Ramky Infrastructure Ltd, an infrastructure development and management company, on Monday said it has approved the debt restructuring programme and lenders will be converting 25% of some term loans into equity.

The company said the debt recast will help in reducing interest rates on some loans.

According to the Reserve Bank of India’s prudential guidelines on restructuring of debt, all loans restructured after 31 March will attract increased provisions, which could make the restructuring of such a large account unattractive to bankers. Currently, restructured assets are classified as standard restructured loans on the bank’s books and attract a 5% provision.

In its filing to BSE, Ramky Infrastructure said its board has reviewed the restructuring scheme under joint lenders forum or JLF and approved the same.

According to the restructuring scheme, interest rate on cash credit (CC), working capital term loan (WCTL), term loans (TL) and short-term loans (STL) have been cut to 11% per annum from 1 October 2014 to 30 September 2016 and 11.25% from 1 October 2016 to 30 SEPTEMBER 2017 and 11.5% from 1 October 2017 onwards, the company said.​​

“The interest moratorium for CC is 18 months and WCTL, TL and STL is 24 months. Lenders will be able to convert 25% of funded interest term loans (FTIL) into equity. Additional funds in the form of priority debt of Rs250 crore," the company said in its filing.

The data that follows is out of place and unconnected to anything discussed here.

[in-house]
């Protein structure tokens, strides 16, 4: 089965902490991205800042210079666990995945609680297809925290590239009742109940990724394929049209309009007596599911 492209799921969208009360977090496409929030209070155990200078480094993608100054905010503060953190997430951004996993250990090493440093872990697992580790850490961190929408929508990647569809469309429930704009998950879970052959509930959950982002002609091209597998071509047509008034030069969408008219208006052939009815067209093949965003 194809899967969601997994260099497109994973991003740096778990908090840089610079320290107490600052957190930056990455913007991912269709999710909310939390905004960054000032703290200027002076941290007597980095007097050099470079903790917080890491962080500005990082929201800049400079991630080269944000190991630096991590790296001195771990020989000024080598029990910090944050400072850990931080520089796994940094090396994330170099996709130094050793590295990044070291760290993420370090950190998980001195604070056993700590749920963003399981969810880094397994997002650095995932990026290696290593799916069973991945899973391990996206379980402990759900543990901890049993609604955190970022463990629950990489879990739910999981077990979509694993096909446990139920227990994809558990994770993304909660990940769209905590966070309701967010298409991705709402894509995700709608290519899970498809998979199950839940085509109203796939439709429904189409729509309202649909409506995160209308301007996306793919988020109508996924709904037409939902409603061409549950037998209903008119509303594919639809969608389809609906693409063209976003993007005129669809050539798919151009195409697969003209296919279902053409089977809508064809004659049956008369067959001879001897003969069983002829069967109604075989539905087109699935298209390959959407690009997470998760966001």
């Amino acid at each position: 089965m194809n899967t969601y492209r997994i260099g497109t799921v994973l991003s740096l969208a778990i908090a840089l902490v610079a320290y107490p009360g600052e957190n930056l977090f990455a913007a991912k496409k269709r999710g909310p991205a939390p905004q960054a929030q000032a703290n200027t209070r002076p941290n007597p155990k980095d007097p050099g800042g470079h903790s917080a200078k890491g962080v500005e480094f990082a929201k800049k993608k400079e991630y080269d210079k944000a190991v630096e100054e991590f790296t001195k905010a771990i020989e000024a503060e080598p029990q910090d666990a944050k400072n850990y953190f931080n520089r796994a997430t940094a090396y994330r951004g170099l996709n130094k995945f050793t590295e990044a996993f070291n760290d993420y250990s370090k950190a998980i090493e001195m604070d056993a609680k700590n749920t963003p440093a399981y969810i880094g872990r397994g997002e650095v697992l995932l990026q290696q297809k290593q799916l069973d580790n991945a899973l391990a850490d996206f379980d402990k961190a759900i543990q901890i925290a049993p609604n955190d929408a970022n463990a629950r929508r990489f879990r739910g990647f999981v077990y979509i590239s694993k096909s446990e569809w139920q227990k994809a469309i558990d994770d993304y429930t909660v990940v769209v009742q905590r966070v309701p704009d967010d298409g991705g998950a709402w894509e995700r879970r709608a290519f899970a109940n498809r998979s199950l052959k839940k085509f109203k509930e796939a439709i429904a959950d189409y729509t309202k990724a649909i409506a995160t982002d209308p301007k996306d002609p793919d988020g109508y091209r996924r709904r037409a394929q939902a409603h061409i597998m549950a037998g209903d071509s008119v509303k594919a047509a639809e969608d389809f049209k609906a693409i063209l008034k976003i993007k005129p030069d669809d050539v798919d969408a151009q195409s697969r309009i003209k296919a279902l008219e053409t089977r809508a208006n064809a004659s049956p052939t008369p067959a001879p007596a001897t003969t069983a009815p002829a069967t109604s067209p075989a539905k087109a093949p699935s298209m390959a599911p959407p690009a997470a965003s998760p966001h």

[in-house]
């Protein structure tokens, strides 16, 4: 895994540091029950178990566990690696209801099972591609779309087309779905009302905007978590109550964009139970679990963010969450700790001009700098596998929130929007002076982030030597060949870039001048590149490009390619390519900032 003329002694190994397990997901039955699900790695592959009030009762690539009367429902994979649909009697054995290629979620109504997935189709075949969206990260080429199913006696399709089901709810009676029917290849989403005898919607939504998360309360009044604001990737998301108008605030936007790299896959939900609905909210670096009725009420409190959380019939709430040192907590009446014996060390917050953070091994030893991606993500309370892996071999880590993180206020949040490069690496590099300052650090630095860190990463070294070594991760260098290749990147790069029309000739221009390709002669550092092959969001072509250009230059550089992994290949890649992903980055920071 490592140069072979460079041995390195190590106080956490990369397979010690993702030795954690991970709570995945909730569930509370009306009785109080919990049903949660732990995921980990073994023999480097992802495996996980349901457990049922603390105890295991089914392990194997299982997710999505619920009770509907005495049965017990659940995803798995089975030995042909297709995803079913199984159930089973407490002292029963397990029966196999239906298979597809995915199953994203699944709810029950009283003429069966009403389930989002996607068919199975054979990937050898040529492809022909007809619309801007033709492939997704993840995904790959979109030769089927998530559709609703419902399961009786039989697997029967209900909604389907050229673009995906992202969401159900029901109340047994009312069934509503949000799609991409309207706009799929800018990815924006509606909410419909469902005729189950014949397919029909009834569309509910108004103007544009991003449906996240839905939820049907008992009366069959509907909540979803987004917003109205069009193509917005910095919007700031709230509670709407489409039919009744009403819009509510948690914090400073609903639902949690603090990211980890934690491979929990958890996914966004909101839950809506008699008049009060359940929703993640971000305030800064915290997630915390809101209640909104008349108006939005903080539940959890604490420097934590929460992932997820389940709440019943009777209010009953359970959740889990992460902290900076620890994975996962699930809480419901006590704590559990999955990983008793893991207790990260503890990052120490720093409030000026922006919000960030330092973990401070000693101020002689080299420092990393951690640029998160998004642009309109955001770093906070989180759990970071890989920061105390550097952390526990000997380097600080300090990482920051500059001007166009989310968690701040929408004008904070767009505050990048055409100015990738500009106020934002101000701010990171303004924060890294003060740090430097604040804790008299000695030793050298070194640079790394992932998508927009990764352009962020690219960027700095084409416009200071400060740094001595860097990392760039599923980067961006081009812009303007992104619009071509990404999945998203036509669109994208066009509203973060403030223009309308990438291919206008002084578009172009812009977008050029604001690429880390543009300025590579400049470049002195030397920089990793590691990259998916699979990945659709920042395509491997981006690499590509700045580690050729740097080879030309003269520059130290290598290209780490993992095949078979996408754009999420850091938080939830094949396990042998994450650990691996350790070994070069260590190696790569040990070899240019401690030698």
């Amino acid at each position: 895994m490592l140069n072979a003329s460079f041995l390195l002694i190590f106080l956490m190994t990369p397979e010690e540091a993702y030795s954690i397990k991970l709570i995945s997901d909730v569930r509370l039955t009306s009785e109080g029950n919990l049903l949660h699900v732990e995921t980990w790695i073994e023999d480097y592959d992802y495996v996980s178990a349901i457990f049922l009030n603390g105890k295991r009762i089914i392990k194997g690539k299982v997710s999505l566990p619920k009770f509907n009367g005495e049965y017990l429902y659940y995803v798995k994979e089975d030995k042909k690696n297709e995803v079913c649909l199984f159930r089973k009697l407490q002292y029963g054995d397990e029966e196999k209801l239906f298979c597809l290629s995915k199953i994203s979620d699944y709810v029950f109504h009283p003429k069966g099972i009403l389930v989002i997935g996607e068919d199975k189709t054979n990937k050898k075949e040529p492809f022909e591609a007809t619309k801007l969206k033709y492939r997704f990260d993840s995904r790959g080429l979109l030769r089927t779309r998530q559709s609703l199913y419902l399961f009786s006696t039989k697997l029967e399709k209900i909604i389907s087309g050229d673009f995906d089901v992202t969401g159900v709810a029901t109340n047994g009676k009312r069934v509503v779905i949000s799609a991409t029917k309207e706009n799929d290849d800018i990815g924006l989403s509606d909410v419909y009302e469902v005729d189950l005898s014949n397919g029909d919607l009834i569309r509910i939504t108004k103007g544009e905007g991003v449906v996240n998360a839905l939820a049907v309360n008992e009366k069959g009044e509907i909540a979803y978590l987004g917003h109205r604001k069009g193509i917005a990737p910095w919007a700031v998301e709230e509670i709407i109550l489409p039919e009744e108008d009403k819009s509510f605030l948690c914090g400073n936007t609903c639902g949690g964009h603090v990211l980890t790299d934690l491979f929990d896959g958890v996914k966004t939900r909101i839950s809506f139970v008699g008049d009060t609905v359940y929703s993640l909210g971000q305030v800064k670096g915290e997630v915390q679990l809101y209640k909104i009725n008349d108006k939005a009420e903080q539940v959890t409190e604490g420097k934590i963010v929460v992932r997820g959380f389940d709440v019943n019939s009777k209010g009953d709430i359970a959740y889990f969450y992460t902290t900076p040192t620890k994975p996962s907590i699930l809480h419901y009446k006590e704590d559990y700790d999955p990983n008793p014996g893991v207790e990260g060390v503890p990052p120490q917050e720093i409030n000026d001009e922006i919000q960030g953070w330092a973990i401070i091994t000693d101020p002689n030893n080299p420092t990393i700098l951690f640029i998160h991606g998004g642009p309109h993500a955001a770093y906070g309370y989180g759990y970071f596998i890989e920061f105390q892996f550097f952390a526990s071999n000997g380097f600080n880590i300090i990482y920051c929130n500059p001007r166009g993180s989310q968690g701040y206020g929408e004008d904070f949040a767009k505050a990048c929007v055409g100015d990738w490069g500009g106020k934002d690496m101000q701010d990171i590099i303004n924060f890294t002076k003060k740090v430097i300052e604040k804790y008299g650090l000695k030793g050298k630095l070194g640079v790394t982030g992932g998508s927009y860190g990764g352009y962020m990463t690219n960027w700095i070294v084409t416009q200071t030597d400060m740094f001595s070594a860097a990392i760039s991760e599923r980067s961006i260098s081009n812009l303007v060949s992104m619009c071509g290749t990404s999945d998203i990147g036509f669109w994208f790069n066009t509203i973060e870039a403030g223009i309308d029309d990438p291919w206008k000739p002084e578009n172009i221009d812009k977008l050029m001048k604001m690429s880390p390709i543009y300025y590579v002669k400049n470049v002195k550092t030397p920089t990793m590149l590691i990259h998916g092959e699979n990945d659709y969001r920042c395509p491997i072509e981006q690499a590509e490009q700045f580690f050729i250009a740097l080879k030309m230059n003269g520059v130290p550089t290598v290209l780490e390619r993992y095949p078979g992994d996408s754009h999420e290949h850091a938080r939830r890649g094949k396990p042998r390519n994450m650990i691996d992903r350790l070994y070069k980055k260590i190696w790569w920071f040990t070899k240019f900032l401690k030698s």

The company will also get additional non-fund facilities of Rs623 crore while promoter will infuse Rs53.96 crore by way of unsecured loan.

The consolidated debt of Ramky Infrastructure stood at Rs3,404.60 crore as on 30 September.

Loans restructured by banks in the last couple of years have come back to haunt them in the form of rising non- performing assets (NPAs), even though bankers and analysts continue to expect asset quality to improve steadily as economic growth revives, Mint reported on 17 February.

The 40 listed Indian commercial banks added Rs.24,024 crore in gross NPAs during the quarter ended December 2014—the second highest since March 2010 after the record Rs.28,363 crore addition during the quarter ended June 2013.

Stressed assets across the Indian banking sector have risen as a consequence of the slowdown in the economy and in part due to poor credit evaluation procedures across some parts of the sector. According to the latest data from the Reserve Bank of India, overall stressed assets, including restructured assets and bad loans, have risen to 10.7% at the end of September compared to 10% in March 2014.